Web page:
I walked to the side of the ruins to avoid the huge group of middle-aged tourists strolling to the entrance of the church.
At this area, and to the back of the ruins, I was alone.
No matter how damaged they are, these sharp, edged red sandstone structures look photogenic from every angle. I had my own mini-photoshoot. No photobombers, no weird stares, just me and my trusty Gopro.
When I returned to the front of the ruins, the tour group was gone. I had the whole place to myself. This is a UNESCO site on a winter afternoon. It doesn’t make sense to have an off-season because it felt like summer here in Northern Argentina.
For the first time in almost 3 months, I wasn’t wearing my jacket and *gasps* I was finally sweating.
The sun was beaming strong in San Ignacio, a small town 56km northeast of Posadas, capital of Misiones Province. This unique town feels different from the rest of Argentina.
Inhabitants have darker skin, more akin to the native Indians of the north. Homeless, dirt-covered and barefoot children surround the main attraction: the ruins of San Ignacio Mini, located right smack in the middle of town.
These ruins are the only reason I came.
For a normal person, San Ignacio would be a stopover en route to the famous Iguazu Falls. But for me, if it has an interesting historical significance AND is a UNESCO heritage site, I’d find my way there.
And interesting it was.
Constructed in the seventeenth century, the San Ignacio Mini is one of thirty or so Jesuit Mission complex in the rainforest area between Argentina, Brazil and Paraguay.
What made it interesting is that these ruins were one of the few perfect examples of culture synthesis between the white European colonists and the native Guarani people.
With the aim of converting the Guarani to their mission, unlike other colonists, the Jesuits did not supress their primitive culture. Instead they actively contributed to the Guarani way of life by introducing new customs, social organization and of course, teaching the Gospels.
This resulted in a union of cultures without violent conflicts, which flourished till the 1750s. The Jesuits protected the Guarani culture, suppled spiritual texts and other works in Guarani language, and encouraged activities in the different languages. The Mission also sheltered the people from the menacing Portuguese slave traders and the ongoing war.
As I walked along the remnants of a once thriving community, I tried to imagine how life was like in the core of the mission back in the days. There was a main plaza, a hospital, a school, a farm, a cabildo where the Guarani chief lived and of course, a magnificent stone church.
In the Spanish baroque style architecture, Guarani influence can be seen in the many indigenous motifs carved on the walls and lintels: silhouettes of angels, doves and humans and elegantly entwined fruits and plants.
At its peak, San Ignacio had 4000 dwellers. It thrived till the Guarani War in 1750s and abandoned after the expulsion of the Jesuits in 1767, due to envy, resentment and paranoia by the Spanish Crown.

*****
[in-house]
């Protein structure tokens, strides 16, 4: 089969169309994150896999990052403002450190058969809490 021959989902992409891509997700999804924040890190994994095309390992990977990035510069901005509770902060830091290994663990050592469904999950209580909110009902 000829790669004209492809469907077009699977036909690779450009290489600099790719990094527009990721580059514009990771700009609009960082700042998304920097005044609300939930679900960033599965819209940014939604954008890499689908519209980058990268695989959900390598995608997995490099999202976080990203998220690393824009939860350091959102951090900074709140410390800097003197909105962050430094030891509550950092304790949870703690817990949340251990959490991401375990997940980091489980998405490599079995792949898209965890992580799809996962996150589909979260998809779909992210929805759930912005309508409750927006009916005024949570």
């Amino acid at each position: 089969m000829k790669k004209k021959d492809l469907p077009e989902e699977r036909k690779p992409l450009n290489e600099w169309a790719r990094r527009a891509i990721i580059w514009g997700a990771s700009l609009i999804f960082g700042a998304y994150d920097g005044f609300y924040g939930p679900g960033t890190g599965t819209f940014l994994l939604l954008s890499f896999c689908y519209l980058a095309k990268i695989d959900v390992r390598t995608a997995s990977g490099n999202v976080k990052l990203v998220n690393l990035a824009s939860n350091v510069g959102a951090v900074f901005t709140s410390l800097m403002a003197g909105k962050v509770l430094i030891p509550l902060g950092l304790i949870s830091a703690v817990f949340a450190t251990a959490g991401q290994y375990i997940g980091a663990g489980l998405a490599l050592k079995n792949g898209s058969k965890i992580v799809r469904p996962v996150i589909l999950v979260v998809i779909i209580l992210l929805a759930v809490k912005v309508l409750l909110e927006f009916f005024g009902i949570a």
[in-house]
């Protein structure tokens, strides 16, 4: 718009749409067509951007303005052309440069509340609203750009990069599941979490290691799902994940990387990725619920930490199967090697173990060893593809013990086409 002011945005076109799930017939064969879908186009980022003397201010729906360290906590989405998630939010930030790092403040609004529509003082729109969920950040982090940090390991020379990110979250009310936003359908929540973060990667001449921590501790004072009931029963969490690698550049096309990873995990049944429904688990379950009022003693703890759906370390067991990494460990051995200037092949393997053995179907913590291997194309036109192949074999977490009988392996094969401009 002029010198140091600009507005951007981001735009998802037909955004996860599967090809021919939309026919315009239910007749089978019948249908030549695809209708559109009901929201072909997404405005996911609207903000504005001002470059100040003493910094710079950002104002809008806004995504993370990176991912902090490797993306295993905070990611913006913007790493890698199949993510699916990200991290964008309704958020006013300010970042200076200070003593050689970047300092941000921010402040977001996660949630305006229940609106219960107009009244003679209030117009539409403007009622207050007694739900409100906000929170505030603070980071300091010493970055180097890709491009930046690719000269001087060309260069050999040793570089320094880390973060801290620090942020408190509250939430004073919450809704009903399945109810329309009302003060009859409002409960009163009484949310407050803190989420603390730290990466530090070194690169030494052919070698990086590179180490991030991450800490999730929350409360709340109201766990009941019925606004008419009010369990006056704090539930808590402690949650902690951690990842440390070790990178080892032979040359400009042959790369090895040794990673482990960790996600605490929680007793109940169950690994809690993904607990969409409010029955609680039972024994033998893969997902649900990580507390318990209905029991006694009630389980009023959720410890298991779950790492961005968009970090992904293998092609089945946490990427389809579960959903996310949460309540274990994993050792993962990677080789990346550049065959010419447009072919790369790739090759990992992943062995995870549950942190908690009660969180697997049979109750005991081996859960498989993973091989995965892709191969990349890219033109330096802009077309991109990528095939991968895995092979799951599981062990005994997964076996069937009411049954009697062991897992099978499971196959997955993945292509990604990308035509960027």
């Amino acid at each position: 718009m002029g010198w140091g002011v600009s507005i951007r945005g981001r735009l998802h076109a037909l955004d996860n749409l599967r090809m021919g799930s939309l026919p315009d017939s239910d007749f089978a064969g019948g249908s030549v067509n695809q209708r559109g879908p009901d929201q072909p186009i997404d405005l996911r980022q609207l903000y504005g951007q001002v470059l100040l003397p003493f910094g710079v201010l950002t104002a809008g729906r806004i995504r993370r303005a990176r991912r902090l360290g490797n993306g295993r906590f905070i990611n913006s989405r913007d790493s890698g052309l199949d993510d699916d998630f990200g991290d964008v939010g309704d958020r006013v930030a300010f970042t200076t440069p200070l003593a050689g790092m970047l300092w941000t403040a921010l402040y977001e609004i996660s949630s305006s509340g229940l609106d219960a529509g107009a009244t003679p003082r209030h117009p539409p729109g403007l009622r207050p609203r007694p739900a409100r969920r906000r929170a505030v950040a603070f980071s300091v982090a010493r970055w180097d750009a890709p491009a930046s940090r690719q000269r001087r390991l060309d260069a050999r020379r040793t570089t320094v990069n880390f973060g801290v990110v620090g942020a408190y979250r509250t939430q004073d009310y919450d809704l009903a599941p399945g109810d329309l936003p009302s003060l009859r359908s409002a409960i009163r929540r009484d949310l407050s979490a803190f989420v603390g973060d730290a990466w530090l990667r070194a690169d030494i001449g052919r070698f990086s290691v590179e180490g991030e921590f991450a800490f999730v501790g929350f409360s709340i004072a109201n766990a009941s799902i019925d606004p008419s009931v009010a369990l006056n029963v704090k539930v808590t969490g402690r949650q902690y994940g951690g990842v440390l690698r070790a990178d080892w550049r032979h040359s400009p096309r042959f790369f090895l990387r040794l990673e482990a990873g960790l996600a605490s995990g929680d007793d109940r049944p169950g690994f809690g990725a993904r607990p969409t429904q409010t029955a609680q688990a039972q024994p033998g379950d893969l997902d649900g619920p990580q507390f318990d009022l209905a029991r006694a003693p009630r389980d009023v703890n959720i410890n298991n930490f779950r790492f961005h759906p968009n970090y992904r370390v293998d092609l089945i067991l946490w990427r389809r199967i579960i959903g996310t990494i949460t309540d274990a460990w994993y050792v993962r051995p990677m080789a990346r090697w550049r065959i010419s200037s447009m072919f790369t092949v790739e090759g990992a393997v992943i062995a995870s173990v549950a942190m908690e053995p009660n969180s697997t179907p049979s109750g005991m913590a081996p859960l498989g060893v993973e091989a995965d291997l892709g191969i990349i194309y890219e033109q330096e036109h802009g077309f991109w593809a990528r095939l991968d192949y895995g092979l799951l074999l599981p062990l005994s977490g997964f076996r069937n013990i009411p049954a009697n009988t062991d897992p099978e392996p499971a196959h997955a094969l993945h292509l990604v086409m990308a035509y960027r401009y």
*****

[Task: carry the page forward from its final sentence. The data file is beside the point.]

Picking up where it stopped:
It was only rediscovered in the 1940s. Over the centuries, there were multiple collapses. The roofs of the buildings were gone but the massive disconnected walls and arches still stand. Erosion by natural elements threatened further damage. In fact, the ruins were closed to the public in the early 1990s due to structural instability.
Even in this ruined state, the moss covered red sandstone architecture complex still is impressive. Although it doesn’t look like much, San Ignacio Mini features one of the best restorative conditions out of all the other reductions in the Jesuit Order.
After obtaining UNESCO heritage site status in 1984 together with the nearby ruins of Loreto and Santa Ana, there is now a hint of modernity which, in my opinion, distracts from the authenticity of the area; like the huge multi-lingual audio guides stationed throughout the ruins and the dozens of lights planted for the nightly light and sound show.
A very small museum stands at the entrance, containing artefacts and stone carvings from the Jesuit missions. Outside, the roads surrounding the ruins are lined with eyesore souvenir stands, cafes and tour buses.
An entrance ticket costs ARS $200 (June 2017) and includes entry to the Loreto and Santa Ana ruins. The nightly light and sound show costs an additional ARS $200. I skipped it because it was too expensive.
A huge historical significance and huge price for a complex named San Ignacio Mini - small in comparison to San Ignacio Guazu (large) in Paraguay. I would recommend reading up about the ruins before heading there as there wasn’t a guide when I was there, though it could be an off-season thing.
The good thing is that it is a walking distance from most accommodations in San Ignacio town. I stayed in Posada Madre, a hostel cum hotel building. The only ATM in town rejected my card and internet was down for the whole day throughout town, causing credit card machines to not function.
Buses arrive and leave from the new Terminal de Ómnibus across the highway from town. The main destinations are Posadas (1 hour) and Puerto Iguazú (3 hours). I took a direct bus from Buenos Aires to San Ignacio and when I left, the bus to Posadas costs ARS $45/USD $2.50.
And now, it’s your turn